A recent publication in a fine peer reviewed medical journal of the SPRINT study proved that lowering our blood pressure to the old target of 120/80 or less led to fewer heart attacks, strokes and kidney failure. There was no question on what to do with younger people but to lower their blood pressure more aggressively to these levels. Debates arose in the medical community about the ability to lower it that much and would we be able to add enough medication and convince the patients to take it religiously or not to meet these stringent recommendations?
There was less clarity in the baby boomer elderly growing population of men and women who were healthy and over 75 years of age. The thought was that maybe we need to keep their blood pressure a bit higher because we need to continue to perfuse the brain cells of these aging patients.
A study performed in the west coast of the United States using actual brain autopsy material hinted that with aggressive lowering of the blood pressure, patients were exhibiting signs and symptoms of dementia but their ultimate brain biopsies did not support that clinical diagnosis. In fact the brain autopsies suggested that we were not getting enough oxygen and nutrient rich blood to the brain because of aggressive lowering of blood pressure. Maintain blood pressure higher we were told using a systolic BP of 150 or lower as a target.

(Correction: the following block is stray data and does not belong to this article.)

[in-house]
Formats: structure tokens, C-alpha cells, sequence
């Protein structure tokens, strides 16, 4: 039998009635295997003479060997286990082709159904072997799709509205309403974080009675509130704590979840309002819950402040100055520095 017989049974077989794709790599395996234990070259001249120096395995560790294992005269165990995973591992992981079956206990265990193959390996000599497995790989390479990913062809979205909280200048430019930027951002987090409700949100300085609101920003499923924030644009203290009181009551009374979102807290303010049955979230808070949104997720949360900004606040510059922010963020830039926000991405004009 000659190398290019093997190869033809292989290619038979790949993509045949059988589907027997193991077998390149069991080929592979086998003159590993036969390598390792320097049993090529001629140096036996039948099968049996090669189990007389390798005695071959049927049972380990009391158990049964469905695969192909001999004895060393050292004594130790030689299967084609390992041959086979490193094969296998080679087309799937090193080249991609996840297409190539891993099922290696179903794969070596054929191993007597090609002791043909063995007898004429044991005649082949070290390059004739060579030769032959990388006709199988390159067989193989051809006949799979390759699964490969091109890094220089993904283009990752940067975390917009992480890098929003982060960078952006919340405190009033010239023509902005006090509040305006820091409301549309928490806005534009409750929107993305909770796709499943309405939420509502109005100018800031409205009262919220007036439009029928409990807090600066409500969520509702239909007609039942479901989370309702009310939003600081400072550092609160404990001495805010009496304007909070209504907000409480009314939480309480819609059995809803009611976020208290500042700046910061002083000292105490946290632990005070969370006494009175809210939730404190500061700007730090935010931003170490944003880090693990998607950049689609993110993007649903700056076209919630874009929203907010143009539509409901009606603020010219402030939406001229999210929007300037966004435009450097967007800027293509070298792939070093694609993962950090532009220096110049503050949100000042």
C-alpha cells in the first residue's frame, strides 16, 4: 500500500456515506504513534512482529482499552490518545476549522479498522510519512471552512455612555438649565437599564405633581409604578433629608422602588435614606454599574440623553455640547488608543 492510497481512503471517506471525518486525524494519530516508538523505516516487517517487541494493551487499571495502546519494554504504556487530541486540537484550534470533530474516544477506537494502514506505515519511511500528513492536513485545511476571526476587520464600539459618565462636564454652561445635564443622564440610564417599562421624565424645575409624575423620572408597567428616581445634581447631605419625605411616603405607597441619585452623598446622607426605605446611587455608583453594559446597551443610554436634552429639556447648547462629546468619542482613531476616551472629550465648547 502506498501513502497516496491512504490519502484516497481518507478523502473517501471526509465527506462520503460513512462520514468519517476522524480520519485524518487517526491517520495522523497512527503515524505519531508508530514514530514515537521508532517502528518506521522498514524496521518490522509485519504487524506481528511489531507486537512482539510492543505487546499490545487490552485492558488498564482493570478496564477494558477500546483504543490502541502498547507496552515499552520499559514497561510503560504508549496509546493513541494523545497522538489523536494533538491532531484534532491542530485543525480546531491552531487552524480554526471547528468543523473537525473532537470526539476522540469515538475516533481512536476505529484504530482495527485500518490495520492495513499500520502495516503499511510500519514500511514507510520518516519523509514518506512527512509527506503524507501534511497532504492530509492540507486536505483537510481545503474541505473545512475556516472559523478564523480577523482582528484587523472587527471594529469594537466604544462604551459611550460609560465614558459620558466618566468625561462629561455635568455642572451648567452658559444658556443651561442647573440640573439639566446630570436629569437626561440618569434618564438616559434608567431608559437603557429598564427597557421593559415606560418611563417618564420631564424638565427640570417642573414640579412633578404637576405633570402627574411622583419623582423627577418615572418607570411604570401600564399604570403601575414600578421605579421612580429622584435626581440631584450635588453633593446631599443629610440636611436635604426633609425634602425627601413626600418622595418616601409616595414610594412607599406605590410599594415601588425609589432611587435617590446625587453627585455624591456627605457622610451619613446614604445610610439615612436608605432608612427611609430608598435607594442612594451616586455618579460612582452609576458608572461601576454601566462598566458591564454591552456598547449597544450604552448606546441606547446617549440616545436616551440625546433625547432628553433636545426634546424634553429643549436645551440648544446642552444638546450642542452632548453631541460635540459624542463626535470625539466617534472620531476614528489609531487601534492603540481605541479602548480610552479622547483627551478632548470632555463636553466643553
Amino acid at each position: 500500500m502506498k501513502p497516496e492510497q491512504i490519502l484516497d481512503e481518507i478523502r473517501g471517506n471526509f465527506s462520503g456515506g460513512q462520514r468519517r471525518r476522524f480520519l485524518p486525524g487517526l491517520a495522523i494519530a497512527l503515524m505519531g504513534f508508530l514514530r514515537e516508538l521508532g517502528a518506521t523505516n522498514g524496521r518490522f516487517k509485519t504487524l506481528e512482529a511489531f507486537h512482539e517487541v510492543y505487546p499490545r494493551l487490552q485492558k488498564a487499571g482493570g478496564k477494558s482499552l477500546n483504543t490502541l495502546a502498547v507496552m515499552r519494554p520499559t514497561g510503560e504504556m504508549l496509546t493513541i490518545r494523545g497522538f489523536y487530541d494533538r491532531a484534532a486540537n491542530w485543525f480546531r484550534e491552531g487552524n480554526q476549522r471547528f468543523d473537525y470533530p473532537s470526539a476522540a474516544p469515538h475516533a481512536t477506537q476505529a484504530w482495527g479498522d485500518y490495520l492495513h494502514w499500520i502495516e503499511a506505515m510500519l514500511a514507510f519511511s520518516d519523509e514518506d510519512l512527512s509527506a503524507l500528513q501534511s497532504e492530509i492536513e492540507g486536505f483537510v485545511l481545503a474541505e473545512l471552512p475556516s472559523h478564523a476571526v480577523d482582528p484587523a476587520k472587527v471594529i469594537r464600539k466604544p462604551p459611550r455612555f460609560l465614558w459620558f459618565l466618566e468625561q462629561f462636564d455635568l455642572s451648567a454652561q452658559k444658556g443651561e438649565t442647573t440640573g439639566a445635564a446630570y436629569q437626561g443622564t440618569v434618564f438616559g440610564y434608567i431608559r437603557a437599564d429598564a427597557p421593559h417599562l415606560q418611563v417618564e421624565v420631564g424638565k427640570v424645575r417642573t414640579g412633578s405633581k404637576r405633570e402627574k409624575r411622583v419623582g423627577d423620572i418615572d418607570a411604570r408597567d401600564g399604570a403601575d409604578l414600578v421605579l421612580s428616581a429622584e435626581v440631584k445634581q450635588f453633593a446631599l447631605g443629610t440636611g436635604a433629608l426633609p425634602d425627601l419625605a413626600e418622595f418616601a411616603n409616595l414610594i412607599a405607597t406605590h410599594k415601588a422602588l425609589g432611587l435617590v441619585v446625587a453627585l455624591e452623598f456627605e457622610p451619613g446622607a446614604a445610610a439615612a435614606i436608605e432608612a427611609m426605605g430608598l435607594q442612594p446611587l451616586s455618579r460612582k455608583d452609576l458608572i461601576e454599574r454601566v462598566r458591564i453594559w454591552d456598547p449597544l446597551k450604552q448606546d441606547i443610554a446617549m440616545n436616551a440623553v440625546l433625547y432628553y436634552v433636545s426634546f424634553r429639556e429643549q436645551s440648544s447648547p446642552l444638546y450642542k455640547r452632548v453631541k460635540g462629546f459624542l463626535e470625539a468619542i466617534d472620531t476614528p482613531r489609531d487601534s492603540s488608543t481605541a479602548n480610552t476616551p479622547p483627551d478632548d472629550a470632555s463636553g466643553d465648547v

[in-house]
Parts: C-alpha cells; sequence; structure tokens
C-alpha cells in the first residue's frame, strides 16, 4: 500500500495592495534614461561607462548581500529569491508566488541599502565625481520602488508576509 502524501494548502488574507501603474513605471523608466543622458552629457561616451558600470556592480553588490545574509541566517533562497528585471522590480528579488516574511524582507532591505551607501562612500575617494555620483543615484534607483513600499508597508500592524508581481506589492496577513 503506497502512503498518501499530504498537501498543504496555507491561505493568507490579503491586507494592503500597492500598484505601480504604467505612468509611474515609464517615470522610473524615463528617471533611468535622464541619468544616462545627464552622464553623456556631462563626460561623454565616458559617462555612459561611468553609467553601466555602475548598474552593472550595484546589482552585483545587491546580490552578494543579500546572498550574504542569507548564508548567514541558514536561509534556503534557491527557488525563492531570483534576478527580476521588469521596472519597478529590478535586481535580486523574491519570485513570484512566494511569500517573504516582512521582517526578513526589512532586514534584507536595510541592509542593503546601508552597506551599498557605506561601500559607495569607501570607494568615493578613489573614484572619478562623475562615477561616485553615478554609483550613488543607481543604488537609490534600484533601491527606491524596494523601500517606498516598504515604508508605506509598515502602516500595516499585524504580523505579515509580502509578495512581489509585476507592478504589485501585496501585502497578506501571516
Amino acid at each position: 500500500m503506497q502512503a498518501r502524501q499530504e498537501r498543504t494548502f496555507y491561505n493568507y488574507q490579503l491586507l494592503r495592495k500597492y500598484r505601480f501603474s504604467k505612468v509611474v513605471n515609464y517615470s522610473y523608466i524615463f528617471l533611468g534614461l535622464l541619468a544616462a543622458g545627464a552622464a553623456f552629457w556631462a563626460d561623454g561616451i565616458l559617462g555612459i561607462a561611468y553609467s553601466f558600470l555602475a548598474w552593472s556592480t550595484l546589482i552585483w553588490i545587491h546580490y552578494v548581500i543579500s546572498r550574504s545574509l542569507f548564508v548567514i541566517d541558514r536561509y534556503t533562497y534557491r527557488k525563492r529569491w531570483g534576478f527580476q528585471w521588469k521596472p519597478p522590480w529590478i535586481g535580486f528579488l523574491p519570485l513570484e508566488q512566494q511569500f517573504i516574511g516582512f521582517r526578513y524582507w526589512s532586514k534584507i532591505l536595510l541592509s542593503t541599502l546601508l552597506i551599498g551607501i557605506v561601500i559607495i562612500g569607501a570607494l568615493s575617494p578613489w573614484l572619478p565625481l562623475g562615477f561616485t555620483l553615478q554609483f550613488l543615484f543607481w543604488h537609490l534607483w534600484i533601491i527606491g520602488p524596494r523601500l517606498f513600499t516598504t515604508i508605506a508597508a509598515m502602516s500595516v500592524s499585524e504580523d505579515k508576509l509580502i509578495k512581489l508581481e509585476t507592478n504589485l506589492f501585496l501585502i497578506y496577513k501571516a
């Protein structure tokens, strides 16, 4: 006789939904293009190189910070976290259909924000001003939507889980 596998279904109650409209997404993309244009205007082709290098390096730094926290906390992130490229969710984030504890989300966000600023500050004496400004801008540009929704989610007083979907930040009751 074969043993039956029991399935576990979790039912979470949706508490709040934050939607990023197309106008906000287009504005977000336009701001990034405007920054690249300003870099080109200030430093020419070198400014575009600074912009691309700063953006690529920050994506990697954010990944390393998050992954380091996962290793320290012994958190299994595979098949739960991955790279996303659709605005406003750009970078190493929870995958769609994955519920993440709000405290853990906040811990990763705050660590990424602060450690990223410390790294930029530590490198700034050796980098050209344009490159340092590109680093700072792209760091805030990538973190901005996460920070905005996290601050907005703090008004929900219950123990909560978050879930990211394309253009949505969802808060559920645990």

A recent study of blood pressure control in the elderly noted that when medications for hypertension were introduced or increased a significant percentage of treated patients experienced a fall within 15 days of the adjustment in blood pressure treatment. This all served as an introduction to a national meeting on hypertension last week during which the results of this same SPRINT (Systolic Blood Pressure Intervention Trial) strongly came out in favor of intensive lowering of blood pressure to 120/70 to reduce heart attacks, strokes and mortality in the elderly and claimed even in the intensive treated group there were few increased risks. On further questioning however by reclassifying adverse events in the SPRINT trial to “ possibly or definitely related to intensive treatment, the risk of injurious falls was higher in the intensive vs conventional treatment group.”